That said, why are they coming out with allegations against Wisconsin GOP Senatorial candidate Ron Johnson right at this particular moment in time?
As Guy mentioned yesterday, Johnson is up against Democrat Russ Feingold by 12 points. He's doing well with messaging in a state that had elected a Democrat, Feingold, for three consecutive terms. So what does SNAP do, with just about four weeks left in the election?
It starts pressuring Johnson to push his local Diocese to release the names of anyone who has even been accused of sexual misconduct, ever, in the entire history of the Diocese. SNAP doesn't want names of convicted criminals — those of already public record. They want the individuals who have simply been accused.
To further publicize their demands, SNAP dredges up a video where Johnson speaks against a bill that would've eliminated limitations on civil suits for child abuse. It also would've made corporations, business trusts, limited liability companies, and other corporate entities fiscally responsible for the illegal behavior of individuals under their charge. The time horizon for pursuing action against perpetrators would be extended to three years, and the damages won could be much more lucrative.
Johnson was on the Green Bay Dioceses Finance Council during a time when this legislation was up for discussion. That was the same the time when the Council was managing sex abuse claims from children who had been assaulted by the Green Bay Diocese. So there's a direct conflict of interest. But that doesn't make the interest illegitimate.
Statutes of limitations are an essential part of our legal structure, and sexual offenses can be among the most difficult to suss out. Entities who serve children, such as the Girls and Boys club, could be unfairly penalized as the result of this legislation, a point that Johnson made shortly after the allegations came out.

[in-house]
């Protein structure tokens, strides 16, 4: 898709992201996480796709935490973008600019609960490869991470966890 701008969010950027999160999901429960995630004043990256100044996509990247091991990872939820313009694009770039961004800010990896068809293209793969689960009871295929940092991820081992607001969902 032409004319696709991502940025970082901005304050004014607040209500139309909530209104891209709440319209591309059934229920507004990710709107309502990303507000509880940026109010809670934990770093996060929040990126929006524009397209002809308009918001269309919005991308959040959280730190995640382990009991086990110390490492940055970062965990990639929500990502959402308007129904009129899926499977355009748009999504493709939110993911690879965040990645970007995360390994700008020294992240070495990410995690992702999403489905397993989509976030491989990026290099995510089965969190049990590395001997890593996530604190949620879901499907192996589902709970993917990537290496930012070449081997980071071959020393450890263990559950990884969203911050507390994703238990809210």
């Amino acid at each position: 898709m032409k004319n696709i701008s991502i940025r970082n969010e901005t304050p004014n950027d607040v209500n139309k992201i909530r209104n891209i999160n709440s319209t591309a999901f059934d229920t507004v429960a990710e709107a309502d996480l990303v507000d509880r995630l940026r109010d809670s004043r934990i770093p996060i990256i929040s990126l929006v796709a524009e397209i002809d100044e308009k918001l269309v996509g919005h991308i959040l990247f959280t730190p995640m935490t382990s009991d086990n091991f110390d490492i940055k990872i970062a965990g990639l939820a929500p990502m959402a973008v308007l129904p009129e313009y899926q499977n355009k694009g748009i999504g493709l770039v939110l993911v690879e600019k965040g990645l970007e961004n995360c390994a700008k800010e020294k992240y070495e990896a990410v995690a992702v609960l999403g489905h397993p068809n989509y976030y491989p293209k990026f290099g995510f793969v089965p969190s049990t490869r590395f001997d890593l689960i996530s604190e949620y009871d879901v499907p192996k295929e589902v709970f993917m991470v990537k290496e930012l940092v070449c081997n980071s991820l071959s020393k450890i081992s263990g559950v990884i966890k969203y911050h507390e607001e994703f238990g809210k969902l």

Here's Peter Isely, Midwest director for SNAP, speaking to the Green Bay Press Gazette:
We think (Johnson is) in a really unique position. He's put himself out there on this issue already. So now we're asking him to put himself out there on this issue in a way that we can all agree will bring upon a common result that we are looking for.Let's be clear: if they were truly seeking a "common result," they wouldn't have held a high-profile press conference at the height of the campaign season. They wouldn't have made a demand that would be unreasonable even for a non-corporate entity. And they wouldn't have brought out a video that could oh-so-easily be used for selective editing, like this quote:
I think it is extremely important to consider the economic havoc and the other victims [the Wisconsin Child Victims Act] would likely create.You don't even need to listen to the whole clip to pick up on how cherrypicked that one was. But here it is:
This isn't the first time SNAP has come under fire for politicizing a very delicate issue.